Much of the allure of the Hunter program comes from it's marriage to the legendary "Bellevue Hospital School of Nursing".

    Yes, it is a demanding and highly regarded nursing program, but so are many others both in NYC and around the country. What really matters is now well the school prepares one to take and pass the boards (NCLEX passing rate), and lays the foundations of nursing education. Much, much more nursing knowledge is learned in the years after graduation than can be packed into several years at school.

    HB also is the only CUNY undergraduate BSN nursing program in Manhattan (read affordable), and IIRC the only one in the entire system aside from Lehman in the Bronx since City College shut down their program years ago.

    Unlike some other nursing programs, HB students must compete with many other health science majors (pre-med, pharmacy,...) for required science and other classes. This means one has to be on top of one's game to not only get into the classes needed, but stay there as well.

    Going to NYU will costs tens of thousands more than a BSN from HB, but does it give you any sort of "edge"? Feedback from the field seems to make it highly unlikely. What probably does matter (and even then), is where one does clinicals/internships/externships and how much of a "go getter" you are to make an impression on nurse managers, or whomever is does the hiring. Oh yes, with NYU one has that beautiful campus (which now pretty much covers much of lower Manhattan from 14th Street to the Financial District), and the ability to take classes all over the world, from Europe to the Middle East. Again, that *may* increase the amount and type of contacts one makes, and makes for a more enriching educational experience, but will it make one a better nurse?


    For the record many of the most famous nursing programs, whose graduates were sought after all across the USA came from now defunct hospital programs. St. Vincent's in the Village, Flower and Fifth Hospital, Mount Sinai, to name a few.

    As for the poster moving to NYC from down south. Once you are a resident of NYC it won't matter in terms of admission and tuition. You will just need to work on having your credits transferred. Personally I'd take any science and perhaps a few others where you are and transfer the credits. You probably will pay much less per credit than here in NY, and perhaps have less of a "crowd" to contend with. Just make sure the content is the same for transfer purposes. That is if a chem class requires lab, and so forth.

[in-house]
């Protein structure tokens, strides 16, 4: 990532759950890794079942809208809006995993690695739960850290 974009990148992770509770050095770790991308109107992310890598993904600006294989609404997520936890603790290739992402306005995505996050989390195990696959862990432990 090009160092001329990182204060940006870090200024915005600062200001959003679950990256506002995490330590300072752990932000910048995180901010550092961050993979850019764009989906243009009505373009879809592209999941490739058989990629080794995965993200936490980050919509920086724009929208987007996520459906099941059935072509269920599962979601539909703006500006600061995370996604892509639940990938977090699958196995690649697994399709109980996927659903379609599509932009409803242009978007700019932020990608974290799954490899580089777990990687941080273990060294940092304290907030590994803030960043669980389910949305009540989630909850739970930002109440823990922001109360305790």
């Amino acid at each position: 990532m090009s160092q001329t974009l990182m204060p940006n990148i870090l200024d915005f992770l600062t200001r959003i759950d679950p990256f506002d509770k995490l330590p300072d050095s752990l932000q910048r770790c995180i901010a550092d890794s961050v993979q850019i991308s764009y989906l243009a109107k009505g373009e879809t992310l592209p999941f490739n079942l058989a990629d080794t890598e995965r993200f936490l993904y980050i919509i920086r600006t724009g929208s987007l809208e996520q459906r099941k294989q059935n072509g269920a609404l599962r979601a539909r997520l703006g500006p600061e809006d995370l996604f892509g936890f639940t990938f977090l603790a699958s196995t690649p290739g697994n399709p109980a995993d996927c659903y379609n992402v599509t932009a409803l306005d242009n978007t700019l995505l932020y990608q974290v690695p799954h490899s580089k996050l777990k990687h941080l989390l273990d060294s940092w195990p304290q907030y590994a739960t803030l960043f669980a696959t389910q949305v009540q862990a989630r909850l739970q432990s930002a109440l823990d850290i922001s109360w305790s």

8. by   guiltysins
    Quote from law2840
    I am currently looking into New York schools. I have a B.S. already so I am trying to get into an accelerated B.S.N. program. SUNY downstate and Concordia college are two that i have been researching, and I have been wondering the same thing: Will these schools be competitive for a nurse practitioner program and/or a good job? I have a 3.39 undergraduate g.p.a. Is that too low to be competitive for Hunter Bellevue? I am also a Mississippi resident planning to move to New York. I was thinking it would probably be even harder for me to get in not being a NY resident.
    Being a NY resident doesn't matter, we don't get any preferences trust me. If you're doing a nurse practitioner program in NY then most nursing programs have a pretty good reputation. The name isn't really the main thing, it's the NCLEX score, if the school is accredited and how you did in your nursing courses. Most schools are aware of other programs in the city, SUNY Downstate is one of the best but also one of the most competitive programs to get into. I would say that it is too low from what I've heard about Hunter. If you aren't doing a nurse practitioner program in NY then you might want to be a little more picky because there's a chance certain schools may not be known out of the state.